Dismiss Notice
Join Physics Forums Today!
The friendliest, high quality science and math community on the planet! Everyone who loves science is here!

G at small distances

  1. Feb 12, 2010 #1
    Are exist some theories that G is enlarged at very small distances?
    Can you give some links?

  2. jcsd
  3. Feb 13, 2010 #2
    Well G runs but it may well get smaller not larger depending on who you ask...
  4. Feb 13, 2010 #3
    All sorts of theories exist. Experimentally, significant scale-dependent variations in G (dG/G~1) are ruled out down to approx. 0.05 mm.
  5. Feb 13, 2010 #4
    I have NOT read of an increasing G at small distances.

    In some multidimensional theories there is theory that G may leak to other dimensions, even parallel universes, and that that happens even at larger everyday scales...and might be a reason gravity is the weakest of known forces....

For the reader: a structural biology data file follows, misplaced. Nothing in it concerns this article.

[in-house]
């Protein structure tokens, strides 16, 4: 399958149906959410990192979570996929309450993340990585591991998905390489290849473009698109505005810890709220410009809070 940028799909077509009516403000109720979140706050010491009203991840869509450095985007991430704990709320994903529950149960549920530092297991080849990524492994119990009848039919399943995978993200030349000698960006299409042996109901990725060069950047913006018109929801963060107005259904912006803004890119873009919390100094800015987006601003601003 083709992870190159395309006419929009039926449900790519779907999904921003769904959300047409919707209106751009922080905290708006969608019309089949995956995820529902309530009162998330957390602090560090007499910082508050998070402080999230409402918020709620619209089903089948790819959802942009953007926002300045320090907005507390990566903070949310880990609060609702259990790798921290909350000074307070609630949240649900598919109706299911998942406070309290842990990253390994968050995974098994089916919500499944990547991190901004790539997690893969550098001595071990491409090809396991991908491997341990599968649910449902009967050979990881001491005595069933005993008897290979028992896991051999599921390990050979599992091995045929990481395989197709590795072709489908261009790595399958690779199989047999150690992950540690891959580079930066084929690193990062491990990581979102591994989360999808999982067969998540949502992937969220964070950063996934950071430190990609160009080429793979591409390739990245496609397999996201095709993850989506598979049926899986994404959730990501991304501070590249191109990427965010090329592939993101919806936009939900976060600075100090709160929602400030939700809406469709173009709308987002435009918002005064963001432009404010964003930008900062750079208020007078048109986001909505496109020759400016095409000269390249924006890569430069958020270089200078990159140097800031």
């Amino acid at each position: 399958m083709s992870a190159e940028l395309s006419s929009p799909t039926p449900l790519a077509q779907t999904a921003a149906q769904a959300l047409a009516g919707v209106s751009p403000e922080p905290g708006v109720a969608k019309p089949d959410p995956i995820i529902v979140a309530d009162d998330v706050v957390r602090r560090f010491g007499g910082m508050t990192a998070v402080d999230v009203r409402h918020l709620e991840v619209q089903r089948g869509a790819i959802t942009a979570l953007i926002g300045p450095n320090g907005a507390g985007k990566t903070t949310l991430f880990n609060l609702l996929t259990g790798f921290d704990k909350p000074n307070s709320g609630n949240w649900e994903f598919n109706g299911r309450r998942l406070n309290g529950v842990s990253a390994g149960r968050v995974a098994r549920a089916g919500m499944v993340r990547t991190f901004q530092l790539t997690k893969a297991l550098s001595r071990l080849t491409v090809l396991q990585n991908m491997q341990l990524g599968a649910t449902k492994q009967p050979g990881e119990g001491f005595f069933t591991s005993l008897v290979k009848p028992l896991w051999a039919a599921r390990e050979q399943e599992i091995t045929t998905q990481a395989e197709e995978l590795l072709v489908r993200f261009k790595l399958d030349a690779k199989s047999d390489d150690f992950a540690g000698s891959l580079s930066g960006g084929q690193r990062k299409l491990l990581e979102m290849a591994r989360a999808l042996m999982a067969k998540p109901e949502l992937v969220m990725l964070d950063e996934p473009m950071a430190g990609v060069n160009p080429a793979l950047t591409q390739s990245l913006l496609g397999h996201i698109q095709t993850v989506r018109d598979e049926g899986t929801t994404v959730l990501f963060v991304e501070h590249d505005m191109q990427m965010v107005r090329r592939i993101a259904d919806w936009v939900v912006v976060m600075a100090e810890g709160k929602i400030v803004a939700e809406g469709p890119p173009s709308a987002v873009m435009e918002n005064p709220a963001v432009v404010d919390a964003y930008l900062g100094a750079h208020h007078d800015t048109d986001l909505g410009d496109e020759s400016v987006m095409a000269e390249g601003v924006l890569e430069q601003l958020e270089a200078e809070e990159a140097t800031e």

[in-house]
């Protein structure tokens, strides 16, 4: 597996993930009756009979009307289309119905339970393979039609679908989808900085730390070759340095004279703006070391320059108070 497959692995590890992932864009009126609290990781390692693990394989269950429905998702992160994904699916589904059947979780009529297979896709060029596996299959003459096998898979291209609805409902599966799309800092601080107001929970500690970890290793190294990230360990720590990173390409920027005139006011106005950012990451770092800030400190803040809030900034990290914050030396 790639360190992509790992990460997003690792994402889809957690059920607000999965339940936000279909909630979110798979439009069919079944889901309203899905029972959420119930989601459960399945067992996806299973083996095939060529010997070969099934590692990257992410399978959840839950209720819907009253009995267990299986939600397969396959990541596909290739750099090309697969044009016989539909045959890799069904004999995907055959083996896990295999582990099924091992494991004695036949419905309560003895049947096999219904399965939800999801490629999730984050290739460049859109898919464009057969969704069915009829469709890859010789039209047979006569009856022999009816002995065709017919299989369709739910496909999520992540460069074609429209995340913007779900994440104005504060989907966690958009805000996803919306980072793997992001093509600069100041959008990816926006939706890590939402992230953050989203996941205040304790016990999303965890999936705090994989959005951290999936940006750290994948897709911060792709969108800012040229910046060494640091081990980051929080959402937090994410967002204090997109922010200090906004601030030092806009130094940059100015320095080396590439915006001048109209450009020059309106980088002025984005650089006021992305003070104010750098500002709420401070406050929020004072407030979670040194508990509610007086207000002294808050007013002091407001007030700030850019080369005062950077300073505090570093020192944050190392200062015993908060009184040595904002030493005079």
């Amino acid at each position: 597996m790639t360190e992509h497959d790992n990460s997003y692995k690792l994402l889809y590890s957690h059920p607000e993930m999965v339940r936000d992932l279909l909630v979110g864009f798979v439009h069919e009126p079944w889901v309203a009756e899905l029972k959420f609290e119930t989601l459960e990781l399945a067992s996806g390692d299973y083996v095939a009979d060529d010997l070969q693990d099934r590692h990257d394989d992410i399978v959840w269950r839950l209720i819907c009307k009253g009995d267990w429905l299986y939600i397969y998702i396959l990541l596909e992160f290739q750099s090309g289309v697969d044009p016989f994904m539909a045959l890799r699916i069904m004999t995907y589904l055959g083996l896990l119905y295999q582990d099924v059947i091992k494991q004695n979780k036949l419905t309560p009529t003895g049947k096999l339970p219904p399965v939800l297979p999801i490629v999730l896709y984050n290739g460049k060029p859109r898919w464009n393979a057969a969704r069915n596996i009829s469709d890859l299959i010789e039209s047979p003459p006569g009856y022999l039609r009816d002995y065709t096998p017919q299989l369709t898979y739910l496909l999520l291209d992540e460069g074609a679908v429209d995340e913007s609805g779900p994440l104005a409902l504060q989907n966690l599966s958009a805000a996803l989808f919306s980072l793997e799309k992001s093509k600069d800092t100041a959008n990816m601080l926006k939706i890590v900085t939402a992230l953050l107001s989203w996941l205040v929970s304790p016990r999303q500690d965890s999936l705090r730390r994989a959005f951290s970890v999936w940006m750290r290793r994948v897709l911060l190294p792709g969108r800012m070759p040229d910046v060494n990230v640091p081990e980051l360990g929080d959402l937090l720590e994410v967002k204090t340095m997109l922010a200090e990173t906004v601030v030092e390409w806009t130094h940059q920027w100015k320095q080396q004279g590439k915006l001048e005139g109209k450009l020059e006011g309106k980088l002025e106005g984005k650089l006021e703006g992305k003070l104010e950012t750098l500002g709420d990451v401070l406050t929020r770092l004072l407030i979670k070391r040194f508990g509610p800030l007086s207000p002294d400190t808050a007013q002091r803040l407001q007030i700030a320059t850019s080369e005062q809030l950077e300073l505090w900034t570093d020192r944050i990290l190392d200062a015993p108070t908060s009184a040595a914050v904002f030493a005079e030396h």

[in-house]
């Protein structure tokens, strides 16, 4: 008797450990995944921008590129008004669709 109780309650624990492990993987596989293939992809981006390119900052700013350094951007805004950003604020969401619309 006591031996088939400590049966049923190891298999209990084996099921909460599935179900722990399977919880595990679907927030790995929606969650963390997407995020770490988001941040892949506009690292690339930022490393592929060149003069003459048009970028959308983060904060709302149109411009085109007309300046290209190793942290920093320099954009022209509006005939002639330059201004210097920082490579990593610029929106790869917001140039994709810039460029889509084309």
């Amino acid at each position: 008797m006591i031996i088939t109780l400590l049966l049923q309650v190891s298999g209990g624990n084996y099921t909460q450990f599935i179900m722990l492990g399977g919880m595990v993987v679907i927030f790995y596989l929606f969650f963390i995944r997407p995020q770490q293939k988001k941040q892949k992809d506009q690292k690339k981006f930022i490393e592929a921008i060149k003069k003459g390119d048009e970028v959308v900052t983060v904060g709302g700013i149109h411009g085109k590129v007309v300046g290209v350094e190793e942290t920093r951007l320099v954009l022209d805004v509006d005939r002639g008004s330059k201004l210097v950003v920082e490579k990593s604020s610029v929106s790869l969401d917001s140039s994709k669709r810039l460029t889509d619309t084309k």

THREE ROADS TO QUANTUM GRAVITY by Lee Smolin is a modern popular non mathematical treatment...meaning three theories...

    to probe gravity at sub microscopic lengths, Smolin feels a background independent framework is required, meaning the space and time must be formulated as dynamical relationships, not like a rigid lattice for example.

    In addition as you approach Planck size, it would appear that everything we know may disappear in quantum foam; length, time, forces become indistinguishable, and hence appear might weaken at near the ultimate microscopic dimensions in the vicinity of
    10-33 cm.
  6. Feb 13, 2010 #5
    I should have also mentioned: we know that quantum mechanics and general relativity encounter irregularities (infinities) in the vicincity of singularities like the big bang and black hole centers..where space and time become incredibly curved/distorted/ and lose some of their everyday characteristics......so either something is wrong with those formulations or something is wrong with each of QM and GR....
Share this great discussion with others via Reddit, Google+, Twitter, or Facebook